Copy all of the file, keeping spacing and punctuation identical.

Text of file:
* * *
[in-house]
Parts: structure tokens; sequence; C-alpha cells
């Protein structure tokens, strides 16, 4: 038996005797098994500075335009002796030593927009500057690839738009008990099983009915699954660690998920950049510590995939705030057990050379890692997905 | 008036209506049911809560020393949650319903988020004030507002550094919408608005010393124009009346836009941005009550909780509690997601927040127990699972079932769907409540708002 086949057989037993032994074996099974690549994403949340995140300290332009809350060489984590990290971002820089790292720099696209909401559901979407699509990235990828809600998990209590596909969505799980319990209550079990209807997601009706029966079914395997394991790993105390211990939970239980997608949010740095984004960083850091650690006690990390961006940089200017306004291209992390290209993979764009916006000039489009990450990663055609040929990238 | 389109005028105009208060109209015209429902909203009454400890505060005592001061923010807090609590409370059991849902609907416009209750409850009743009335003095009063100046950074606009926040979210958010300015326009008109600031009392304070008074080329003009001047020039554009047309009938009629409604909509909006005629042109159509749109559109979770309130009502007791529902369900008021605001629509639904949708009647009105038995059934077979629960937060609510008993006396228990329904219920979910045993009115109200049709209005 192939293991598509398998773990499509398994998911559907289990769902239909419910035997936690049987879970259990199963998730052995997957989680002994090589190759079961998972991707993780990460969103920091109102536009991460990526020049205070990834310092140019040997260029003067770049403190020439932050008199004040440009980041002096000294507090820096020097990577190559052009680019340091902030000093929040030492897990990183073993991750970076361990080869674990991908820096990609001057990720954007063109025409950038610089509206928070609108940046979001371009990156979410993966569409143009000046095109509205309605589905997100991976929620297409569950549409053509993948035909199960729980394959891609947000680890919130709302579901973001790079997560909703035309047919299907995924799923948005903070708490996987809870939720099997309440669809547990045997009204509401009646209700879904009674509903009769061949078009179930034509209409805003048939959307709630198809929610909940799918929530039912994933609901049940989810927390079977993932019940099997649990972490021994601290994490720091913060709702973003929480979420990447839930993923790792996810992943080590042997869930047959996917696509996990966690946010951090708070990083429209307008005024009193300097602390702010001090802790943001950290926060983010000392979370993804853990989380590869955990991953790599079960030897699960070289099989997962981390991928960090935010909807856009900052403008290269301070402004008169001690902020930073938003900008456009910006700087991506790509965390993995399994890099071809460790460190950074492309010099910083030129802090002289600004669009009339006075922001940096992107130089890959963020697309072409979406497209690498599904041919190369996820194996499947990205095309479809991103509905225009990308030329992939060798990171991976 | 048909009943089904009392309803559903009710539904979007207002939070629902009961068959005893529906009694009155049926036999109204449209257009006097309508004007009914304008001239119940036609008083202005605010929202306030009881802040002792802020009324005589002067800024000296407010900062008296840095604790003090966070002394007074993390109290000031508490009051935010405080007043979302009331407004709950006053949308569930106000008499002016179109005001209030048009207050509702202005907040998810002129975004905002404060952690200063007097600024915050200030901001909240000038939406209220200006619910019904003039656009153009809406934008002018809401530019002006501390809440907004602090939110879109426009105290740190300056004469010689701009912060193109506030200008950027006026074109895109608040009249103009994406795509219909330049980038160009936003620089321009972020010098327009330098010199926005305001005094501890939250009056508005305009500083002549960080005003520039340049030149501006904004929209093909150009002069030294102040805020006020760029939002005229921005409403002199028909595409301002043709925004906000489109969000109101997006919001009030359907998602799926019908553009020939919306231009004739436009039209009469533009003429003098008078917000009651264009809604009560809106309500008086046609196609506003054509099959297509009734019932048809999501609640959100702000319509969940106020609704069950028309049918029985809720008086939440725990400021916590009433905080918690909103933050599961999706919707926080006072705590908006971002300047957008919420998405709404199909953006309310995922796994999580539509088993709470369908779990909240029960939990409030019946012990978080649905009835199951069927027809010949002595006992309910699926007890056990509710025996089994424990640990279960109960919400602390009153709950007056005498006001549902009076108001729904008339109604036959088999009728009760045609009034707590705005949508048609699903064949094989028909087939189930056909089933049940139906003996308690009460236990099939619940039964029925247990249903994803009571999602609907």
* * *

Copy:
[in-house]
Parts: structure tokens; sequence; C-alpha cells
């Protein structure tokens, strides 16, 4: 038996005797098994500075335009002796030593927009500057690839738009008990099983009915699954660690998920950049510590995939705030057990050379890692997905 | 008036209506049911809560020393949650319903988020004030507002550094919408608005010393124009009346836009941005009550909780509690997601927040127990699972079932769907409540708002 086949057989037993032994074996099974690549994403949340995140300290332009809350060489984590990290971002820089790292720099696209909401559901979407699509990235990828809600998990209590596909969505799980319990209550079990209807997601009706029966079914395997394991790993105390211990939970239980997608949010740095984004960083850091650690006690990390961006940089200017306004291209992390290209993979764009916006000039489009990450990663055609040929990238 | 389109005028105009208060109209015209429902909203009454400890505060005592001061923010807090609590409370059991849902609907416009209750409850009743009335003095009063100046950074606009926040979210958010300015326009008109600031009392304070008074080329003009001047020039554009047309009938009629409604909509909006005629042109159509749109559109979770309130009502007791529902369900008021605001629509639904949708009647009105038995059934077979629960937060609510008993006396228990329904219920979910045993009115109200049709209005 192939293991598509398998773990499509398994998911559907289990769902239909419910035997936690049987879970259990199963998730052995997957989680002994090589190759079961998972991707993780990460969103920091109102536009991460990526020049205070990834310092140019040997260029003067770049403190020439932050008199004040440009980041002096000294507090820096020097990577190559052009680019340091902030000093929040030492897990990183073993991750970076361990080869674990991908820096990609001057990720954007063109025409950038610089509206928070609108940046979001371009990156979410993966569409143009000046095109509205309605589905997100991976929620297409569950549409053509993948035909199960729980394959891609947000680890919130709302579901973001790079997560909703035309047919299907995924799923948005903070708490996987809870939720099997309440669809547990045997009204509401009646209700879904009674509903009769061949078009179930034509209409805003048939959307709630198809929610909940799918929530039912994933609901049940989810927390079977993932019940099997649990972490021994601290994490720091913060709702973003929480979420990447839930993923790792996810992943080590042997869930047959996917696509996990966690946010951090708070990083429209307008005024009193300097602390702010001090802790943001950290926060983010000392979370993804853990989380590869955990991953790599079960030897699960070289099989997962981390991928960090935010909807856009900052403008290269301070402004008169001690902020930073938003900008456009910006700087991506790509965390993995399994890099071809460790460190950074492309010099910083030129802090002289600004669009009339006075922001940096992107130089890959963020697309072409979406497209690498599904041919190369996820194996499947990205095309479809991103509905225009990308030329992939060798990171991976 | 048909009943089904009392309803559903009710539904979007207002939070629902009961068959005893529906009694009155049926036999109204449209257009006097309508004007009914304008001239119940036609008083202005605010929202306030009881802040002792802020009324005589002067800024000296407010900062008296840095604790003090966070002394007074993390109290000031508490009051935010405080007043979302009331407004709950006053949308569930106000008499002016179109005001209030048009207050509702202005907040998810002129975004905002404060952690200063007097600024915050200030901001909240000038939406209220200006619910019904003039656009153009809406934008002018809401530019002006501390809440907004602090939110879109426009105290740190300056004469010689701009912060193109506030200008950027006026074109895109608040009249103009994406795509219909330049980038160009936003620089321009972020010098327009330098010199926005305001005094501890939250009056508005305009500083002549960080005003520039340049030149501006904004929209093909150009002069030294102040805020006020760029939002005229921005409403002199028909595409301002043709925004906000489109969000109101997006919001009030359907998602799926019908553009020939919306231009004739436009039209009469533009003429003098008078917000009651264009809604009560809106309500008086046609196609506003054509099959297509009734019932048809999501609640959100702000319509969940106020609704069950028309049918029985809720008086939440725990400021916590009433905080918690909103933050599961999706919707926080006072705590908006971002300047957008919420998405709404199909953006309310995922796994999580539509088993709470369908779990909240029960939990409030019946012990978080649905009835199951069927027809010949002595006992309910699926007890056990509710025996089994424990640990279960109960919400602390009153709950007056005498006001549902009076108001729904008339109604036959088999009728009760045609009034707590705005949508048609699903064949094989028909087939189930056909089933049940139906003996308690009460236990099939619940039964029925247990249903994803009571999602609907």